Up to 2% of benign cystic teratomas can become malignant. The risk factors for malignant transformation include rapid growth, tumor diameter > 10 cm, and age > 45 years. Squamous cell carcinoma is the most common secondary neoplasm in these tumors, even though any component can undergo malignant transformation.
During surgery, a teratoma’s spillage can cause peritonitis or a foreign-body reaction and abdominal adhesions.
Laboratory investigations are not helpful in confirming the diagnosis of a teratoma but are beneficial in excluding associated complications such as malignancy transformation and anemia. Alpha-fetoprotein and beta-human chorionic gonadotropin are both reported to be higher in patients with malignant teratomas.
Imaging studies are the most important way to diagnose teratomas. In patients diagnosed antenatally, follow-up serial ultrasound studies are indicated to exclude associated complications, such as hydrops fetalis and polyhydramnios. Fetal magnetic resonance imaging (MRI) can be used to study the tumor’s characteristics and invasiveness.
Patients who present with an abdominal mass benefit from ultrasonography and computerized tomography (CT) scanning. The ultrasonography demonstration of teratomas is the same regardless of their location and includes shadowing echoes of different densities, bright echoes, and fluid-fluid levels. Transvaginal ultrasound is the most sensitive and specific method to diagnose and differentiate ovarian cystic teratomas from other ovarian tumors.
Abdominal CT scan is used to evaluate the liver and lymph nodes for possible metastasis. Abdominal CT scanning can also be valuable in the characterization of the mature teratoma. Several dividing septa, fat, and calcification can be seen on a CT scan of a teratoma.
Testicular teratomas should be evaluated by ultrasonography. The degree of maturity and invasiveness is important in deciding whether to spare the testis during surgery.
While mediastinal teratomas are rare, they can cause more serious complications due to their proximity to vital organs such as the heart, lungs, and major arteries. Chest CT and MRI scans are indicated to evaluate the tumor’s extension and involvement of other vital organs, while echocardiography can be used to assess heart function in these patients.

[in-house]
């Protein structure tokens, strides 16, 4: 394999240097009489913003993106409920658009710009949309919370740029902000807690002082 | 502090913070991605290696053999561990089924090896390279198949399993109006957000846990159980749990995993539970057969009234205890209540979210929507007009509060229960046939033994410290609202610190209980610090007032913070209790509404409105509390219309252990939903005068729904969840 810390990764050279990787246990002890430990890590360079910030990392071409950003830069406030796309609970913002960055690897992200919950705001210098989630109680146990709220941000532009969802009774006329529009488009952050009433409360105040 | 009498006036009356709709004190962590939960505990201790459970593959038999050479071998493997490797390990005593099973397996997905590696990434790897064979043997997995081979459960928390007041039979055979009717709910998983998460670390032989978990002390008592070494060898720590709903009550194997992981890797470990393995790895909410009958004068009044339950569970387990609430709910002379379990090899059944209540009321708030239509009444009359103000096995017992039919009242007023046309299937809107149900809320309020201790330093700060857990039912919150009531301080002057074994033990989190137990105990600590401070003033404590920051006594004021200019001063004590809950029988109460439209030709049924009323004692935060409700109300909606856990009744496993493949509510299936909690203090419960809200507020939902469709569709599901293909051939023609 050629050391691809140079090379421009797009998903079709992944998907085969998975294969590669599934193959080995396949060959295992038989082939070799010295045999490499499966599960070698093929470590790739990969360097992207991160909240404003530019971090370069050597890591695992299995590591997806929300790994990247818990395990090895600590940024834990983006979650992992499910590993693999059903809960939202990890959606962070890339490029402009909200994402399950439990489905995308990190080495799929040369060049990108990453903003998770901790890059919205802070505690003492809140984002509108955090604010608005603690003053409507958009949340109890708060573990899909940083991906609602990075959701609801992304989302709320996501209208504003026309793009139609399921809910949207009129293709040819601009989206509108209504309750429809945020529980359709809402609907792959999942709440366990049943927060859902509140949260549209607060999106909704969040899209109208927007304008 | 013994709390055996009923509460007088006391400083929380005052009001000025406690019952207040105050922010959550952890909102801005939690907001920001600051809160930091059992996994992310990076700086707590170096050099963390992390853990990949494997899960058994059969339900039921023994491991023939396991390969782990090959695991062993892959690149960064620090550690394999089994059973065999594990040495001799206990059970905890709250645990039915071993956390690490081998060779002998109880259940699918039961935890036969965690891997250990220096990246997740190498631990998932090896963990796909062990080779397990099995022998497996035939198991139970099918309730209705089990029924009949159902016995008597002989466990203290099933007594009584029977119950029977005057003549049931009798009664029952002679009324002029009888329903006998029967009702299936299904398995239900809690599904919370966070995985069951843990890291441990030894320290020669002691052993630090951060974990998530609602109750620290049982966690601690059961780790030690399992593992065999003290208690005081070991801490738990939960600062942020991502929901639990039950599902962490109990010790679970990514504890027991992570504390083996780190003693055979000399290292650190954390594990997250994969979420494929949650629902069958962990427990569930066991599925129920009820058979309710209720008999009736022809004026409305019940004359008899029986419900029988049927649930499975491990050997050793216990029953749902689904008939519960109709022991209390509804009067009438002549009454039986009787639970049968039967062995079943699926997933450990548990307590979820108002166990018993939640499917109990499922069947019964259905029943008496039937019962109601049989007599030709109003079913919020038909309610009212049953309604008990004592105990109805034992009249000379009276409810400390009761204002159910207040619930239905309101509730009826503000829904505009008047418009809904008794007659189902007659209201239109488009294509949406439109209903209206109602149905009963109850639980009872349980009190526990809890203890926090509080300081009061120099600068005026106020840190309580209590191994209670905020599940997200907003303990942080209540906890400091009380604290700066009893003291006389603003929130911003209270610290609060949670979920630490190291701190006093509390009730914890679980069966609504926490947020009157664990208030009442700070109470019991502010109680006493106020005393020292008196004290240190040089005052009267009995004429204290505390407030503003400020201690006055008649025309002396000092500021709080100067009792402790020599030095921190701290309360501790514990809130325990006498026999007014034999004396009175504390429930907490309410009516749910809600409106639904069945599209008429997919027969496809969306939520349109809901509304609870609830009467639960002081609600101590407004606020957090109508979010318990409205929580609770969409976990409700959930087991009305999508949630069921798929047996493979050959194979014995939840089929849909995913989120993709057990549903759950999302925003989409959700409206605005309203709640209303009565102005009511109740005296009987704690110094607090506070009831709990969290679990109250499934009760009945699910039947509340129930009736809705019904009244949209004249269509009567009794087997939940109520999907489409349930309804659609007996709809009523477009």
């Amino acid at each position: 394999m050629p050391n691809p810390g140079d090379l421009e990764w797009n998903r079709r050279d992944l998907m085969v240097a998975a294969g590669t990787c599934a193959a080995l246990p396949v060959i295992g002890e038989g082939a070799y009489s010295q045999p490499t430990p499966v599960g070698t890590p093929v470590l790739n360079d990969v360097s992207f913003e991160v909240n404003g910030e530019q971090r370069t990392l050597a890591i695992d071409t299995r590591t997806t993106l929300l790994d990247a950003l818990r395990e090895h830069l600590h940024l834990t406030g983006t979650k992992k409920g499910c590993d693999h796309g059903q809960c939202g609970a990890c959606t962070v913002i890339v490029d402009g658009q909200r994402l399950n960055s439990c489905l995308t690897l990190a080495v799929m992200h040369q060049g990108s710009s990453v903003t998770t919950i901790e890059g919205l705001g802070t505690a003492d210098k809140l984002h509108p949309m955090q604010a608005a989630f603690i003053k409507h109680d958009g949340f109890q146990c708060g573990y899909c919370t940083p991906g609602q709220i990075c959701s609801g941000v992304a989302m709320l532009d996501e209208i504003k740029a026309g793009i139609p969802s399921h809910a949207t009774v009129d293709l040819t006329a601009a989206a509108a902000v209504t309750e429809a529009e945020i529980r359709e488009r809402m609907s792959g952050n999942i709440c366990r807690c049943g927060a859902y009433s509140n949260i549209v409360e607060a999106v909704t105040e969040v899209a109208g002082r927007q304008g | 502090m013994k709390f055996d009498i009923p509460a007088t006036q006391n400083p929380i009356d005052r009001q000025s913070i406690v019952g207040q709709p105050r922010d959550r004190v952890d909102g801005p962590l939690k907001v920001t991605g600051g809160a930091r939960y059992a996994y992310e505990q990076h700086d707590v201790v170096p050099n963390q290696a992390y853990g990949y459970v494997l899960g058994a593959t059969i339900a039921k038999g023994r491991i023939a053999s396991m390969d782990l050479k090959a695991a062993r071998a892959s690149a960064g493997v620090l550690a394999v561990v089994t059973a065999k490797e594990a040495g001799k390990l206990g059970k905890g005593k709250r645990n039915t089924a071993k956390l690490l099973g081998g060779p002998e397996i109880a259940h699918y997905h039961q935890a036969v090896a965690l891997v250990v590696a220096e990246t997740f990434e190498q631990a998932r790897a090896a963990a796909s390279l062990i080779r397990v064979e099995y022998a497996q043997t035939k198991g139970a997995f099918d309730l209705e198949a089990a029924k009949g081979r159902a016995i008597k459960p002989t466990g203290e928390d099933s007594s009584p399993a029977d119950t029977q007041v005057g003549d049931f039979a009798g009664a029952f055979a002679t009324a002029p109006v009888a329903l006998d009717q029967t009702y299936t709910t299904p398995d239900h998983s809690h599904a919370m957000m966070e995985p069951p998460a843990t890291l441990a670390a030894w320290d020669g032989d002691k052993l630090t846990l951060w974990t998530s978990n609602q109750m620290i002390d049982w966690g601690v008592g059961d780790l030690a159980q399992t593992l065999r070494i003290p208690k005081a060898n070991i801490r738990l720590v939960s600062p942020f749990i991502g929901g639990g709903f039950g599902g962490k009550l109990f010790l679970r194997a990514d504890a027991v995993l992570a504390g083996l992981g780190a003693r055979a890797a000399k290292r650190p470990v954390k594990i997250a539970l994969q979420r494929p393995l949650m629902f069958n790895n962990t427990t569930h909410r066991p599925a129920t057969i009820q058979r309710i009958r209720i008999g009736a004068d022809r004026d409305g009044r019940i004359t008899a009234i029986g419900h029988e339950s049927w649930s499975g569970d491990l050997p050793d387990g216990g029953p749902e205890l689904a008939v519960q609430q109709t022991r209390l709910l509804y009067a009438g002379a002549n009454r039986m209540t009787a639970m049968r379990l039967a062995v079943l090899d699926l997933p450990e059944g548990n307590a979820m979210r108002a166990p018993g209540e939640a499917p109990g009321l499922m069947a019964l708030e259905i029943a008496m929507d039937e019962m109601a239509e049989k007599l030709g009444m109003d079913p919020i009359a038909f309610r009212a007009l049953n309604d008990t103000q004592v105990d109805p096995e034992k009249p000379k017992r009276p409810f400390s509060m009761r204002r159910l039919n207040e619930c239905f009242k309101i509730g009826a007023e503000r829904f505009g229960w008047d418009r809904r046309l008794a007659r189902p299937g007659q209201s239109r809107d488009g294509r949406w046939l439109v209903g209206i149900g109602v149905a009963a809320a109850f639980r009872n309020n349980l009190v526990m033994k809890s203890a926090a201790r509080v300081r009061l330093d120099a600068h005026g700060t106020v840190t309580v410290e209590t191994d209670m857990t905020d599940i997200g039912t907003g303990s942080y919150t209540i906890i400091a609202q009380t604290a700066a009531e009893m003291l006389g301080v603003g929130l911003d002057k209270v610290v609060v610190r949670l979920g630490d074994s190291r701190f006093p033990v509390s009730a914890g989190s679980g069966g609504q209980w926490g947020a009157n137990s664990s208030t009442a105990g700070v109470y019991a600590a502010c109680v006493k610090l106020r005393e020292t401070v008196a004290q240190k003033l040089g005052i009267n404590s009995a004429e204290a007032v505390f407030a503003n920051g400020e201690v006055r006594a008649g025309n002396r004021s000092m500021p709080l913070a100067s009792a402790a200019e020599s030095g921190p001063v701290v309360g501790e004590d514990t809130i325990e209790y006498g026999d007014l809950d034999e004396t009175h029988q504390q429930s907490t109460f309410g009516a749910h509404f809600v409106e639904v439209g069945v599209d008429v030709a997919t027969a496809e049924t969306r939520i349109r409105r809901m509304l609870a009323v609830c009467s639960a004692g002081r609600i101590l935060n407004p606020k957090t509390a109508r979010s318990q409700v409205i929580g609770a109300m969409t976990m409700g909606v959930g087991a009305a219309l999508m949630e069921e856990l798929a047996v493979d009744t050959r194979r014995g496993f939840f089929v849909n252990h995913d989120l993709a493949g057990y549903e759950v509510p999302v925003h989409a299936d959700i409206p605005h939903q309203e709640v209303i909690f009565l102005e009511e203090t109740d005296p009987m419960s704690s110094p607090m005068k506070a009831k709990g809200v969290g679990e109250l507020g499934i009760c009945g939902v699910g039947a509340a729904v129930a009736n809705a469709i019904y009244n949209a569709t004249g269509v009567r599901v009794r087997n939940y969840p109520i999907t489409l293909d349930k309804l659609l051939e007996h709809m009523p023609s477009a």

If the imaging studies raise suspicion of malignancy, fine-needle aspiration or a core biopsy can be used to exclude possible malignant component. Histological examination of a benign cystic teratoma shows an inner lining of keratinized squamous epithelium, hair, bronchial and gastrointestinal cells, neuronal cells, retinal cells, or teeth.
In general, the treatment of benign cystic teratomas involves surgical excision of the tumor. Medical treatment is not indicated. Benign cystic teratomas do not recur if surgically resected.
Antenatally, sacrococcygeal teratomas can cause hydrops fetalis due to rich vascular flow to the tumor. In these patients, fetoscopic laser ablation or vascular coiling are indicated to limit blood flow to the tumor. Additionally, if the antenatal evaluation reveals a large teratoma, cesarean delivery is indicated to avoid delivery complications.
If the sacrococcygeal teratoma does not cause any major complications antenatally, then tumor excision can be delayed until birth. Complete teratoma excision, along with excision of the coccyx, is indicated to avoid recurrence.
Benign cystic ovarian teratomas are removed by simple cystectomy rather than salpingo-oophorectomy, especially in young women who wish to avoid ovarian failure and infertility.
Testicular teratomas are usually excised along with the testis unless they are present in a prepubertal boy and are clearly benign.
Mediastinal teratomas should be excised completely along with any adherent structures to the tumor such as the lung or pericardium. Total excision of mediastinal teratomas is curative.